more and more questions popping into my head. Every few minutes a group of men would remove one of the hanging cages, and then sit back downwaiting, listening. I couldn’t see a rhythm or reason for the removal of the cage and as the time stretched on, my confusion and frustration grew. What were the rules? Who was in charge? If I couldn’t understand thissomething that was supposed to be a source of fun and diversion, how would I even begin to understand my new life here? In the silence of the drive home that night I remember telling Pi Mai how confused I was, and how “I just wish I understood,” to which she wisely replied, “Mai bpen rai Emma, all in time.”

Bird singing contest in Nakhon Si Thammarat

Many anthropologists argue that time is a social construct. Meaning, that humans created the concept of calculating time, and thus they can change it. Additionally, not all groups of people are the sameso their conception, understanding, and calculation of time can differ. Maybe that is why “Thai Time” is so seemingly unique from the western ideas of time. In this year have waited until 5 for rides that were supposed to come at 3, I have gone for lunches that I thought would only last 30 minutes but finished in two hours, and I have realized that song tow drives that were planned for ten minutes can actually last much longer if the driver is delivering a chicken to his friend. This concept of time being fluid and flexible, might lay in Buddhist teaching that assert that suffering in life (dukkah), is derived from attachment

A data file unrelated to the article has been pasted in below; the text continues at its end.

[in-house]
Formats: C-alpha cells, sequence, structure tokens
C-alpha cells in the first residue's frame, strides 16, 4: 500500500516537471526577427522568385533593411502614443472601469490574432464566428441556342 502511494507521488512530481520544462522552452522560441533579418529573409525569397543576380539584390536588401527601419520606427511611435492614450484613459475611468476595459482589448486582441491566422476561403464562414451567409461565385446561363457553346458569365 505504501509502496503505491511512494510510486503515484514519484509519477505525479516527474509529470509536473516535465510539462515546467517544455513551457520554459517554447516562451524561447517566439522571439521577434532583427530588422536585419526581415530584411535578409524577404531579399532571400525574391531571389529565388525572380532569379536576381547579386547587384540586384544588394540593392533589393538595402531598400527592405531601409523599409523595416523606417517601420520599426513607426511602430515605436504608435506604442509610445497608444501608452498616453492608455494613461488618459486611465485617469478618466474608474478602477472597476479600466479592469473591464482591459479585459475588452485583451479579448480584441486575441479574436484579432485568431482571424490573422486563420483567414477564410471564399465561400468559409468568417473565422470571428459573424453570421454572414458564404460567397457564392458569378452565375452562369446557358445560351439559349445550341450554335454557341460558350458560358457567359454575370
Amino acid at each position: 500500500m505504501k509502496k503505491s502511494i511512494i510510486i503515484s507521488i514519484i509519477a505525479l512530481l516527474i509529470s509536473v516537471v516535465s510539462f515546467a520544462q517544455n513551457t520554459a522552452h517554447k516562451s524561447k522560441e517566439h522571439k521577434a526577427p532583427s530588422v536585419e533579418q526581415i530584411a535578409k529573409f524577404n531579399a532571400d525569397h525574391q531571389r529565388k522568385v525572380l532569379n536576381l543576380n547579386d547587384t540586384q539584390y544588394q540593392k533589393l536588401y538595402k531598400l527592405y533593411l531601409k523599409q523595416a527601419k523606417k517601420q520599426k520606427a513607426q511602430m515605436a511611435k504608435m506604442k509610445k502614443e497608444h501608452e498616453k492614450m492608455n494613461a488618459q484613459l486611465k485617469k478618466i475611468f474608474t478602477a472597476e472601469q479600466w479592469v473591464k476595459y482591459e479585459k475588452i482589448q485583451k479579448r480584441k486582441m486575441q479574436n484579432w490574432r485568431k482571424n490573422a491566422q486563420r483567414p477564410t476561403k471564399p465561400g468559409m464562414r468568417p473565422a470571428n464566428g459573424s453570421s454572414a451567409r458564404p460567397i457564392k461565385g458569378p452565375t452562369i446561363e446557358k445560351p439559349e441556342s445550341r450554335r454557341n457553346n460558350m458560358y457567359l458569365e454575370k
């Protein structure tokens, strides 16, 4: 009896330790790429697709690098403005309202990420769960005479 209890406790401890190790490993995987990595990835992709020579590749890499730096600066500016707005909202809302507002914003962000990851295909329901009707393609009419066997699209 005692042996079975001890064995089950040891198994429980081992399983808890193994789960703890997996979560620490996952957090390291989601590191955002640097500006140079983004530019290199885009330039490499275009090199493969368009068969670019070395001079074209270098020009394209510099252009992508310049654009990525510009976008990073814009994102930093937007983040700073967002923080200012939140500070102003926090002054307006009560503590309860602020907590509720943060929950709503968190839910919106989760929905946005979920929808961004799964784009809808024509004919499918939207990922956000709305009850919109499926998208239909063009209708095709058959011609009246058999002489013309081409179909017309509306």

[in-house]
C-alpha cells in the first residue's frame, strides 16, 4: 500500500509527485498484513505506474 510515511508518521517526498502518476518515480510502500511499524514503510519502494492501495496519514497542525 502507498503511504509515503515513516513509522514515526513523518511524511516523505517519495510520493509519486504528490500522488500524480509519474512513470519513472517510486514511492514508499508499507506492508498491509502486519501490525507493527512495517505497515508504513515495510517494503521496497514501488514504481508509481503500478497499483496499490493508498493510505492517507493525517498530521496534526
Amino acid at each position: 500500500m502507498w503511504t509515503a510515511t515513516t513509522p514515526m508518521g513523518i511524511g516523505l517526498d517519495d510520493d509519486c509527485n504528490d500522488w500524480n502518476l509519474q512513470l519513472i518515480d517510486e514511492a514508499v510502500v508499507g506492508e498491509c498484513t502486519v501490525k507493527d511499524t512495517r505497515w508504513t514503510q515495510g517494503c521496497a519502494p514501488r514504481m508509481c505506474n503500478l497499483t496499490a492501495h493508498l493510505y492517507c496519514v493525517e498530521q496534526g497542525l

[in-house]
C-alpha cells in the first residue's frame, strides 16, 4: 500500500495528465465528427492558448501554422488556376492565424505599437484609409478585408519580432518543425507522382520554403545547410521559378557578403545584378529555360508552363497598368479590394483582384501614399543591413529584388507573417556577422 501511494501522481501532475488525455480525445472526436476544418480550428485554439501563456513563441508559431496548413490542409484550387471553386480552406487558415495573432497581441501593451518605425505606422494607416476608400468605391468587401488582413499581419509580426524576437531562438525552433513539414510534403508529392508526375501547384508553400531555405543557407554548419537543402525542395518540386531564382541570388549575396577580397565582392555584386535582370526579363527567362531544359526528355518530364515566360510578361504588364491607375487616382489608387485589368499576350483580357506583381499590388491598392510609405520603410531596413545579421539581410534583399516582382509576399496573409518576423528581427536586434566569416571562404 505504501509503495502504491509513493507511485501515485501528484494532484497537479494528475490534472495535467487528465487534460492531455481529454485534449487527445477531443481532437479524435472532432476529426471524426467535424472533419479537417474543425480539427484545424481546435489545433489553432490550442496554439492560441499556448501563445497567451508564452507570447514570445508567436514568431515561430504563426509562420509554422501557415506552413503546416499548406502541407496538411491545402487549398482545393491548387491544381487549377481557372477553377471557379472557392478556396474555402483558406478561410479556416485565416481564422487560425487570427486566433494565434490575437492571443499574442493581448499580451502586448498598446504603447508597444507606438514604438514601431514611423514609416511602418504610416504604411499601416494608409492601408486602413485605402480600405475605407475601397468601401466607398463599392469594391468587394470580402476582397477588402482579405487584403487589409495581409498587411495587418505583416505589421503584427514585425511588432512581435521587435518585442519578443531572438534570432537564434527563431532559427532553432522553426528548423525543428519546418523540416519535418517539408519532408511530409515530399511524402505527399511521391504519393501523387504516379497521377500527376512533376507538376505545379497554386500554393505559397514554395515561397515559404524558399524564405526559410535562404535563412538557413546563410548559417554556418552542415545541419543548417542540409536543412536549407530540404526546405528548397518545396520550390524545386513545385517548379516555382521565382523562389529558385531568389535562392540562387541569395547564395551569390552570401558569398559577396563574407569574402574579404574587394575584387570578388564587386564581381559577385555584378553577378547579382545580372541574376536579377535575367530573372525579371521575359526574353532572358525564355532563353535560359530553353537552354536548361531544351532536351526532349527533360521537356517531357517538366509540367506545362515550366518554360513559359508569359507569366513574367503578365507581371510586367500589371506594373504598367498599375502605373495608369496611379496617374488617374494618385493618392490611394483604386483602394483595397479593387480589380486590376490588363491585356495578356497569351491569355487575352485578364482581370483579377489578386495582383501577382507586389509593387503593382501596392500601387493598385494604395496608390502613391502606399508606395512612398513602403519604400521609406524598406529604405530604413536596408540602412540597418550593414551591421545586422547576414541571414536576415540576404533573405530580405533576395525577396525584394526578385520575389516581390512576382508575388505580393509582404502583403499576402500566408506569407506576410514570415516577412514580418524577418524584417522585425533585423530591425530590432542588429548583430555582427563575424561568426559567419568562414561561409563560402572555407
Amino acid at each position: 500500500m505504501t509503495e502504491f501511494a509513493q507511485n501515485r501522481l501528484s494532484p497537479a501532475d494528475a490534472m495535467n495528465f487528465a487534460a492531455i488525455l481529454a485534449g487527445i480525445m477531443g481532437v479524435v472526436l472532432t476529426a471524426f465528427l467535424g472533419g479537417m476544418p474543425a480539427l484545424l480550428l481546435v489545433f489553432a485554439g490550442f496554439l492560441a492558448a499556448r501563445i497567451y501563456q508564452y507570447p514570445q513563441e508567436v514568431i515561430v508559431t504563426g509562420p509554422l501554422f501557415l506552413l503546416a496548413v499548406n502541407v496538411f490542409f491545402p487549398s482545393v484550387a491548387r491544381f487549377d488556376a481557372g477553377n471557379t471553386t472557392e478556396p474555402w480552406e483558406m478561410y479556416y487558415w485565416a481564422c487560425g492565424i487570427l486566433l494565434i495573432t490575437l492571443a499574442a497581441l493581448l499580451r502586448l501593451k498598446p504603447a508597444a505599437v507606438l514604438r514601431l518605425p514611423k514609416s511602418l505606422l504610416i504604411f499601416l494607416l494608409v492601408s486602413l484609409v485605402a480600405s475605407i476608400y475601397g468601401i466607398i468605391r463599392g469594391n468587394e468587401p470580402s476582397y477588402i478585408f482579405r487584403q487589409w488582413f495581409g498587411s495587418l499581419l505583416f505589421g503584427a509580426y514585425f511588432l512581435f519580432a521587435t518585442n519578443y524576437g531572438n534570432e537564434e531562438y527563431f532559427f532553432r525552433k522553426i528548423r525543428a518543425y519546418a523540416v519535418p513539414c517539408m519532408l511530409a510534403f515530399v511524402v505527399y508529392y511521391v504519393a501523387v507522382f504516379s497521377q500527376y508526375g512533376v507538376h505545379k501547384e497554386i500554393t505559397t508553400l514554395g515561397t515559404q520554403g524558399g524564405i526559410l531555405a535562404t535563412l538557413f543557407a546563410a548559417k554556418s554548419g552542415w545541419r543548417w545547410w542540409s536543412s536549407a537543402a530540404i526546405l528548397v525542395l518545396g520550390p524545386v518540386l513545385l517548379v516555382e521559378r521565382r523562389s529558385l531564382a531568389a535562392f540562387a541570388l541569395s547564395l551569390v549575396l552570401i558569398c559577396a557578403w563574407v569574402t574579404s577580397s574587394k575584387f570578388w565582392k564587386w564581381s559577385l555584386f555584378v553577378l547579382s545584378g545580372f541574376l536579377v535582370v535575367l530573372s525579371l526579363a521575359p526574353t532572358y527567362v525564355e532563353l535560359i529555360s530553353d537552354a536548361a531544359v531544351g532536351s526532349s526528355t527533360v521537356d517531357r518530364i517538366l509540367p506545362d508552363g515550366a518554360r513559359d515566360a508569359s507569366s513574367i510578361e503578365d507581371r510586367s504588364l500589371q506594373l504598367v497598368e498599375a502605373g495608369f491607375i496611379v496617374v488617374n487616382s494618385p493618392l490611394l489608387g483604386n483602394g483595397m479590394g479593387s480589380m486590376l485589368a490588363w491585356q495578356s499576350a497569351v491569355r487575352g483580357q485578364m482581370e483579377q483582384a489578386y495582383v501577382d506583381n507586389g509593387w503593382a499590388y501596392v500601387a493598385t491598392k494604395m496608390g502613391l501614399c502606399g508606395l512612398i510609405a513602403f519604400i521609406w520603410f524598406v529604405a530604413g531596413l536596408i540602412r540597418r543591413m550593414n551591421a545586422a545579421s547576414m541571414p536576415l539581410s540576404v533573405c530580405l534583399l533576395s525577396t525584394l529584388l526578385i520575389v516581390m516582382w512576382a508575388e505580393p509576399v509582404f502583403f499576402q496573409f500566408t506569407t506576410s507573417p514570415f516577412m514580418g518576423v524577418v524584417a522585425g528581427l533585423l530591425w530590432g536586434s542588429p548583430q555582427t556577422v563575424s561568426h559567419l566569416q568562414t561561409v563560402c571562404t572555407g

not being able to let go. Many Buddhists believe that time isn’t something can be fixed or held onto. Like all changes in life, it needs to be accepted and let go in order to overcome difficulties.

So, I tried to surrender to time. Accept its ebb and flow. Wait to understand its abundance and scarcity, passage and stillness. I tried not to hurry through my day, but live it. I stopped rushing back to my office to meticulously plan and watched how my students held hands as they walked